Erix Antoine’s review published on Letterboxd:
This legendarily bad movie is, in fact, pretty bad.
But I think, more than anything else, it's fascinating. The process of watching it is somewhat of an intoxicating experience - and probably even better if you are intoxicated - as it is such a singular film in its bizarreness.
There's a reason Tommy Wiseau hasn't made any more films. And that reason is he doesn't really seem to know how to make them.
But it's also worth noting that he doesn't seem to have a basic grasp on the concept of storytelling. In any form.
Consider, for example, this film's "story." ... Which seems to be about a successful banker - or something, played by Wiseau himself - in line for a promotion and about to marry his girlfriend of 7 years... I think.
But the film consists of a series of mundane, banal scenes and pointless conversations between uninteresting characters for one hundred minutes... Featuring setups for potential subplots involving a shady drug dealer and a woman who's just been diagnosed with breast cancer, none of which are ever addressed or resolved within the context of the film.
And scenes of people doing boring things, like buying flowers, or getting a coffee at Starbucks - right down to the specificity of their order, as well as the orders of random customers who have nothing to do with the main characters of the film.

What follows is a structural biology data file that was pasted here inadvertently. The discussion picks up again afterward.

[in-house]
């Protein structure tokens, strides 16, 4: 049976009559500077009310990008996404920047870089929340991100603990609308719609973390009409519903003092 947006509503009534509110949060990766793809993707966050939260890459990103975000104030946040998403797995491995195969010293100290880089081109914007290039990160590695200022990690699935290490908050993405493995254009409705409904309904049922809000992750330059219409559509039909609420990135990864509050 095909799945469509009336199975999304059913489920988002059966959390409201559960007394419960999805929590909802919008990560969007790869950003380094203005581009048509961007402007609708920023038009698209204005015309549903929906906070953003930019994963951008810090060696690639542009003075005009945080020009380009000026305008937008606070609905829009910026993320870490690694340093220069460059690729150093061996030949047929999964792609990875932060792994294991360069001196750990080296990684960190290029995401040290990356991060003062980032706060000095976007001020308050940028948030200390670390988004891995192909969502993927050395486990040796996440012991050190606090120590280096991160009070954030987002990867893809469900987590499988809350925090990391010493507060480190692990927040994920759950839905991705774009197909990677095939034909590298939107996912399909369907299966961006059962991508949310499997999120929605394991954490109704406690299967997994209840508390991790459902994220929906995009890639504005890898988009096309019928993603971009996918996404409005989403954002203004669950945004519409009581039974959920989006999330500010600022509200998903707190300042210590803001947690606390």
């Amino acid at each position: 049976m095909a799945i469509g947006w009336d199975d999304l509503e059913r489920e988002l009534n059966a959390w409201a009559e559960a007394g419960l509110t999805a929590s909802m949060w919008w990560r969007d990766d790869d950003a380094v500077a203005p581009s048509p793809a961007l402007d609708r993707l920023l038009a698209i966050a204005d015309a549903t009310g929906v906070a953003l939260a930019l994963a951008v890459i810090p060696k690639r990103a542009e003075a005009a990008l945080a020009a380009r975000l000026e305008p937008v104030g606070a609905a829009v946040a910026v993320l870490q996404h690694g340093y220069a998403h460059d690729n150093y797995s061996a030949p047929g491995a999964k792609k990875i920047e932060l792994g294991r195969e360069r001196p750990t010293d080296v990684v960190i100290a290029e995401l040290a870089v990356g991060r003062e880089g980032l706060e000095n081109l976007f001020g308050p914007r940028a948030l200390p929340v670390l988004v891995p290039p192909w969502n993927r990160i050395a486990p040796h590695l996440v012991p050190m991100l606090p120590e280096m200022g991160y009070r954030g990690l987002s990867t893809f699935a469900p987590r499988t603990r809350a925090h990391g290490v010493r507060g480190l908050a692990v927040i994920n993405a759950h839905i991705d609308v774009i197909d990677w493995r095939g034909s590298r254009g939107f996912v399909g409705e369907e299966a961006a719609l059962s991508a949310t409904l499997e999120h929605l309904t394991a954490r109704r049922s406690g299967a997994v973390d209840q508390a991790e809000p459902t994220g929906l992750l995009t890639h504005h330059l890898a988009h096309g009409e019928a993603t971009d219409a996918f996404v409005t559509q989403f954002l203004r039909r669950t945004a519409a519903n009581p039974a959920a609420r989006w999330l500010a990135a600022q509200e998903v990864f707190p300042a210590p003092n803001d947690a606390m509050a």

And then there's that bit where they're all wearing tuxedos for some reason, and decide to go out to the street to play a game of catch with a football.
And then you have the film's five awkward...and endless...sex scenes, scored by awful R&B songs.
This is an inexplicable film. With awful, bland production values that unfathomably cost 8 million real dollars of someone's actual real money... And very bad acting, made all the more amusing by some of the most awkward line deliveries I've ever seen.
It's terrible. No doubt about it. From start to nonsensical, overblown and hilariously melodramatic finish.
And yet it is mesmerizing and a lot of fun to watch.
That's what matters.
And you get a cookie if you can explain why it's even called "The Room."